Concerns about genetic diseases are often conflated with DNA research. If the purpose is for research, don’t the subjects have the right to be informed and agree to it? It certainly isn’t for the babies’ benefit, since DNA testing is inaccurate at determining the existence of disease, as shown in Annie Brown’s daugher, and there are accurate, inexpensive methods of diagnosis.
Europeans, in particular citizens of the United Kingdom, should also be concerned. Although the recent government attempts to expand the DNA database—already the world’s largest—have recently been stopped, don’t forget that backdoor methods, as is happening to newborns in the US, can be implemented at any time. The genetic profiles of innocent people are being kept on file now, not only those of people convicted of crimes.
According to the Independent, Sir Alec Jeffreys, who developed DNA fingerprinting, is dismayed at the government’s DNA database. He says:
DNA is intimately different to fingerprinting, it carries incredibly intimate information about who you are, where you’re from and your family.
The United Arab Emirates, certainly not a paragon of freedom, is planning to introduce a mandatory DNA database of every citizen. Is that a road we want to go down? If not, then perhaps it’s time to question this process that seems to be using the medical system to remove every aspect of privacy we have, and to track every detail of our lives.
Will people be shunted into particular careers based on their genetic data? For their own good, of course. Will you have to prick your finger and give a blood sample before you enter your site of employment each day? Deliver up a saliva sample? Will you be forced to undergo medical treatment for a genetic disease you may or may not develop? Where will it end?
(AP) WilliamNow things are looking up for King Richard III. Scientists announced Monday that they had found the monarch’s 500-year-old remains under a parking lot in the city of Leicester — a discovery Richard’s fans say will inspire new research into his maligned history.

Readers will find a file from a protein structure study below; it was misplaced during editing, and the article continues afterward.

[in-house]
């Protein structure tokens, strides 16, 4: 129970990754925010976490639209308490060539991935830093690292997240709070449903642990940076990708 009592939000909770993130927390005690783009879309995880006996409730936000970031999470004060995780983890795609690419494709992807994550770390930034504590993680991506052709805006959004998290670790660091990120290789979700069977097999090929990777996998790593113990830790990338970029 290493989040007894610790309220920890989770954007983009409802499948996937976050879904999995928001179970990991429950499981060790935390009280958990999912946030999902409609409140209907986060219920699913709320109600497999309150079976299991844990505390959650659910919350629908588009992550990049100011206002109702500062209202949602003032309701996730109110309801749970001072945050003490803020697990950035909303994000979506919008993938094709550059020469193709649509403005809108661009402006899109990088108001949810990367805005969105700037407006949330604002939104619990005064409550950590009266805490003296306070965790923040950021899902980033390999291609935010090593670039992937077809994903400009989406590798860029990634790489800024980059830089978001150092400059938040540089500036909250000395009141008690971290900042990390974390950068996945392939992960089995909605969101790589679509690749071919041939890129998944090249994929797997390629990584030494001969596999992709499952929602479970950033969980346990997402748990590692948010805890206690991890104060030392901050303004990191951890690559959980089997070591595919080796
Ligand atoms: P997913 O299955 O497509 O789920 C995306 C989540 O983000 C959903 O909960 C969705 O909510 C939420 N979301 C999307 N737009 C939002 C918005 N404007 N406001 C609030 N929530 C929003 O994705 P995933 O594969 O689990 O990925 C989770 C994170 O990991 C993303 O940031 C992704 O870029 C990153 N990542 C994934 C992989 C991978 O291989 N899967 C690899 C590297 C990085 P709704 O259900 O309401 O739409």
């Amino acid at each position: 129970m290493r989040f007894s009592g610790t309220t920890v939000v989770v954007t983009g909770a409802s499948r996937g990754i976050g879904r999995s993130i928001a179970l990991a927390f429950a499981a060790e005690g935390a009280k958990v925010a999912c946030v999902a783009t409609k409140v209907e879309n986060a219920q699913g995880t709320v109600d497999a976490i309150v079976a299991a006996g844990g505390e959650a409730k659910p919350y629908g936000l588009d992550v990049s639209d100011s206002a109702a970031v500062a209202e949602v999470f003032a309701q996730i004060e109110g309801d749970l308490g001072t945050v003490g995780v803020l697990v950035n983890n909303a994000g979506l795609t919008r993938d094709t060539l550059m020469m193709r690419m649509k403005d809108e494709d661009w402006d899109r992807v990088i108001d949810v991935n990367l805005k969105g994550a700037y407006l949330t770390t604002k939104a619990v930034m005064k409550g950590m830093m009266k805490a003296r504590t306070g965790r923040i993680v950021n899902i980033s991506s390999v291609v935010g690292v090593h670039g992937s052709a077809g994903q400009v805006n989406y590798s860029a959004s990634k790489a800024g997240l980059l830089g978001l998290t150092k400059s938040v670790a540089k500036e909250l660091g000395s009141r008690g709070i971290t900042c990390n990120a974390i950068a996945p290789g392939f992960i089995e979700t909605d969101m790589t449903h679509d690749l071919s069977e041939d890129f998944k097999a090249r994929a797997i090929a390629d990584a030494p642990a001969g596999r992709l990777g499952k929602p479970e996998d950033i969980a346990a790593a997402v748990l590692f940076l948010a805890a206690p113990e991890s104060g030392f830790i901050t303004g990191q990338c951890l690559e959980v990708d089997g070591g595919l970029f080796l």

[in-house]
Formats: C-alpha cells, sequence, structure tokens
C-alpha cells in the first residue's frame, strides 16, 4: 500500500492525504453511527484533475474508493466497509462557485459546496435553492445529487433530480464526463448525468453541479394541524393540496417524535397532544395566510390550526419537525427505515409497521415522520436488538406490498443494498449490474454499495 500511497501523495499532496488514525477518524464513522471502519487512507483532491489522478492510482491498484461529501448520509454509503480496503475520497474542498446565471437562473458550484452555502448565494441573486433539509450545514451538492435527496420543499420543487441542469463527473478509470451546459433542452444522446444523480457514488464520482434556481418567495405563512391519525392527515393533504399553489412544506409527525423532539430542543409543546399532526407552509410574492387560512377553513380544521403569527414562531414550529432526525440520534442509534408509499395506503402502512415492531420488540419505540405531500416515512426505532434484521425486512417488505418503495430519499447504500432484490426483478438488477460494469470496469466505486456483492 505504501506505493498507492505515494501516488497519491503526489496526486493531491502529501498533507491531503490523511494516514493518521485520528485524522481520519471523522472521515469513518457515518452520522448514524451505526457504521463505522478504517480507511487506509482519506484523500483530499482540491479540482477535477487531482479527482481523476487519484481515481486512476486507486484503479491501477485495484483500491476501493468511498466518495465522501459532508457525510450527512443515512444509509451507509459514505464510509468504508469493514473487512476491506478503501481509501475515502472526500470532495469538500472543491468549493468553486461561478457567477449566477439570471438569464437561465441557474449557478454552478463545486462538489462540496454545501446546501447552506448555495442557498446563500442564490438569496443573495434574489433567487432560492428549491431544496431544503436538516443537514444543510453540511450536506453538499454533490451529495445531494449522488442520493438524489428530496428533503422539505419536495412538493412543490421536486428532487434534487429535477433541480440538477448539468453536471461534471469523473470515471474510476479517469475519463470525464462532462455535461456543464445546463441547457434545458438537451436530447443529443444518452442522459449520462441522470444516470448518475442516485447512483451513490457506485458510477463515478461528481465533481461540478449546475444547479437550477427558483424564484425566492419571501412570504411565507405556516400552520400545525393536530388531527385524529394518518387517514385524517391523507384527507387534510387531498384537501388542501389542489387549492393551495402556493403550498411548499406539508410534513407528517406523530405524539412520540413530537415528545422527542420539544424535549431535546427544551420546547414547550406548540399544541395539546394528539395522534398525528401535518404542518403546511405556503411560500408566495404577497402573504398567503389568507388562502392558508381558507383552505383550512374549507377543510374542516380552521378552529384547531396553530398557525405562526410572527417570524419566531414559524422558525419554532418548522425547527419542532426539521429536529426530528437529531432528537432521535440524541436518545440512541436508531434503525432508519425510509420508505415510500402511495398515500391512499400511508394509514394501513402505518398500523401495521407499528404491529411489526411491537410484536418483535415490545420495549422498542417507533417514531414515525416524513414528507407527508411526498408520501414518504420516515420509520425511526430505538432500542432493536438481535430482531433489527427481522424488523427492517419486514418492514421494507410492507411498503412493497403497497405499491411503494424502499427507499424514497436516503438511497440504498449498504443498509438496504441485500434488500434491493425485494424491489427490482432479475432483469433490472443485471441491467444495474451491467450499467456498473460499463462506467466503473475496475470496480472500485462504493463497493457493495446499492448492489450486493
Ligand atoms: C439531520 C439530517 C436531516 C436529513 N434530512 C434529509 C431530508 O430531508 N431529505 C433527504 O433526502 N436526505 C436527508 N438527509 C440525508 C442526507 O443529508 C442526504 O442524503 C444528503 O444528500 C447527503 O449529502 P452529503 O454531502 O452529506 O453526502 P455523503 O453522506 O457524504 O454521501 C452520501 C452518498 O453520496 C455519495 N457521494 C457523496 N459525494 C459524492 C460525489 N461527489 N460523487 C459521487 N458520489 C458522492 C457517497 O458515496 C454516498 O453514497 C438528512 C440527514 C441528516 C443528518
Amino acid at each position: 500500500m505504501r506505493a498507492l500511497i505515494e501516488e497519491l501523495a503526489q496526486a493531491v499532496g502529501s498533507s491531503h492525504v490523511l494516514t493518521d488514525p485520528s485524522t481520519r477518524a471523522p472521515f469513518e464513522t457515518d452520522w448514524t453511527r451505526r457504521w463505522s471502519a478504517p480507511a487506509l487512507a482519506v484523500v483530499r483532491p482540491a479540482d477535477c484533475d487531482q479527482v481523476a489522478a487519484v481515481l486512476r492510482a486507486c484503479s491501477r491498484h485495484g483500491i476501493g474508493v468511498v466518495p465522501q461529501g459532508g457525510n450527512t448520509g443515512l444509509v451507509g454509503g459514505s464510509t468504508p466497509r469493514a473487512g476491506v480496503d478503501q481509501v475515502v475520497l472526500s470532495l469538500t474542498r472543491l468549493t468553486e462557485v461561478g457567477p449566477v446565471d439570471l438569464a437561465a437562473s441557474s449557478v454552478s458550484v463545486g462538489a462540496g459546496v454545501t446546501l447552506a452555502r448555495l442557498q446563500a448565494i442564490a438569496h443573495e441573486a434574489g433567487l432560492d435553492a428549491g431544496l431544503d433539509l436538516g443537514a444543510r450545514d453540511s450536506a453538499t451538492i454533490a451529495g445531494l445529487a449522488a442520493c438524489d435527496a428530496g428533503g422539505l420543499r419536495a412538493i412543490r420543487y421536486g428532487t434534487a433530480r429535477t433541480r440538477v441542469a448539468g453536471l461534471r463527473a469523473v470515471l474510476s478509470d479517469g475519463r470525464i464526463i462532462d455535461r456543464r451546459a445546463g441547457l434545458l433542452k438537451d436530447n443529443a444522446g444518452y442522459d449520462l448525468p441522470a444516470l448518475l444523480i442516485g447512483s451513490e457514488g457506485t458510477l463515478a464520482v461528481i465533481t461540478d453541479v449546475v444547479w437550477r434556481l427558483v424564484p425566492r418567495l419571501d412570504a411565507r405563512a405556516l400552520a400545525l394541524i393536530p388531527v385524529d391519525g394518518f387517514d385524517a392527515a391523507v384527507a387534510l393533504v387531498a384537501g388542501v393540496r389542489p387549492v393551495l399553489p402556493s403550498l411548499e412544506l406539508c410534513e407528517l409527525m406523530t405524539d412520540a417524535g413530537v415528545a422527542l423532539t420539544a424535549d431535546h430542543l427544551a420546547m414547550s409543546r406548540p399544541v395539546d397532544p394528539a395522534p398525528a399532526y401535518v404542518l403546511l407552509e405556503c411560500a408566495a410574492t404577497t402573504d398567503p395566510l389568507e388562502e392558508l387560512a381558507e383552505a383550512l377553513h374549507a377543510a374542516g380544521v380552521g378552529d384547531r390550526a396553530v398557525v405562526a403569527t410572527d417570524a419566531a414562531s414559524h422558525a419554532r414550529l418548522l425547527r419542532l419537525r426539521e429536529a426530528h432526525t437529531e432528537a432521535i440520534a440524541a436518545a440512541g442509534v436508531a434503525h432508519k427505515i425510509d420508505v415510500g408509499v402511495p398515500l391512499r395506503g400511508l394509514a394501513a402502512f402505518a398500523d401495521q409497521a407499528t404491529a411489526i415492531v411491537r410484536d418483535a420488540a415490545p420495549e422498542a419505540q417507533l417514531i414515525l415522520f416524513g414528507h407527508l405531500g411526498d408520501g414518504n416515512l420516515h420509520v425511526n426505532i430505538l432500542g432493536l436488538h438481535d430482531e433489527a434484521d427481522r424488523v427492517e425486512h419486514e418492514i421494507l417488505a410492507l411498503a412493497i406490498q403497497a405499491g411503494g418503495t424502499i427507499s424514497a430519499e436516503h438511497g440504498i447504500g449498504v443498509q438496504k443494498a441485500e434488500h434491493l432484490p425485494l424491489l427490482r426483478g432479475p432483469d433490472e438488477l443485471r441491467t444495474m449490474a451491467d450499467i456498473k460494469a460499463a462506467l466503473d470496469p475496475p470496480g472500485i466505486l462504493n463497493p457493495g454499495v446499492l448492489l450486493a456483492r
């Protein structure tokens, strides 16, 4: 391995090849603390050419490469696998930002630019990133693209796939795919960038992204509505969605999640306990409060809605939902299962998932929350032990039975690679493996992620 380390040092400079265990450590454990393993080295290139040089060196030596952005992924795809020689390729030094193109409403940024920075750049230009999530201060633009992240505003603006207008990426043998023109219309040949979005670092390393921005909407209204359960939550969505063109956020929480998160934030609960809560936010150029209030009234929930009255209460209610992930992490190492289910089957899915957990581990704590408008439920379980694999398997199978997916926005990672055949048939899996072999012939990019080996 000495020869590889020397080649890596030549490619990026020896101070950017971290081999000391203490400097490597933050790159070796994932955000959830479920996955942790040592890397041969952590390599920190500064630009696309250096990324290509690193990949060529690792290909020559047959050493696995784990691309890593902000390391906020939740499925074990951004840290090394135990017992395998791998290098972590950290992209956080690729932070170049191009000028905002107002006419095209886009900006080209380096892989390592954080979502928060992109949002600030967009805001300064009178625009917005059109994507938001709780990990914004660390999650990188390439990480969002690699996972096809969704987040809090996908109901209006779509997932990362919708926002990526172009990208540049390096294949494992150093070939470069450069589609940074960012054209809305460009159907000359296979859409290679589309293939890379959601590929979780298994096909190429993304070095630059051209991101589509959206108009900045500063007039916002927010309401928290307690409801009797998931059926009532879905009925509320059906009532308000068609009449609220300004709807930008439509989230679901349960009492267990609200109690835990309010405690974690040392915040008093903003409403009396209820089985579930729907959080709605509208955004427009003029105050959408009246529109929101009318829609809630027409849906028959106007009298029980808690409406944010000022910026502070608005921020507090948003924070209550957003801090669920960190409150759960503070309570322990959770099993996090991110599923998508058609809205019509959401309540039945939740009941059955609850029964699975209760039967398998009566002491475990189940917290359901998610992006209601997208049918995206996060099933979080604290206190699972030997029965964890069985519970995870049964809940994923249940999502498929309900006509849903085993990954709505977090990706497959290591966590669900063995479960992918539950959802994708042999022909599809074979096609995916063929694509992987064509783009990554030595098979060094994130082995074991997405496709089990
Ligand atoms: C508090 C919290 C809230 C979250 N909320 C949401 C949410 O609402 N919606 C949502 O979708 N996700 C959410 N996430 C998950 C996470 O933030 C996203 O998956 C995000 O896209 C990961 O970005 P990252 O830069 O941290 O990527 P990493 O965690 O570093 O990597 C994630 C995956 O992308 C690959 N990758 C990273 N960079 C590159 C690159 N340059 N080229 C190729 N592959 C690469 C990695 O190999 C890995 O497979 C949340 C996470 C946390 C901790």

University of Leicester researchers say tests on a battle-scarred skeleton unearthed last year prove “beyond reasonable doubt” that it is the king, who died at the Battle of Bosworth Field in 1485, and whose remains have been missing for centuries.
“Richard III, the last Plantagenet King of England, has been found,” said the university’s deputy registrar, Richard Taylor.
Bone specialist Jo Appleby said study of the bones provided “a highly convincing case for identification of Richard III.”
The Plantagenets were a royal dynasty whose strong-tempered rulers conquered Wales, battled France, and help transform England into a thriving medieval kingdom. The last of the dynasty, Richard III was also the last English monarch to die in battle, immortalized by William Shakespeare as a hunchbacked usurper who left a trail of bodies — including those of his two princely nephews, murdered in the Tower of London — on his way to the throne.
DNA from the skeleton matched a sample taken from a distant living relative of Richard’s sister. Geneticist Turi King said Michael Ibsen, a Canadian carpenter living in London, shares with the skeleton a rare strain of mitochondrial DNA. She said combined with the archaeological evidence, that left little doubt the skeleton belonged to Richard.
Ibsen said he was “stunned” to discover he was related to the king — he is a 17th great-grand-nephew of Richard’s older sister.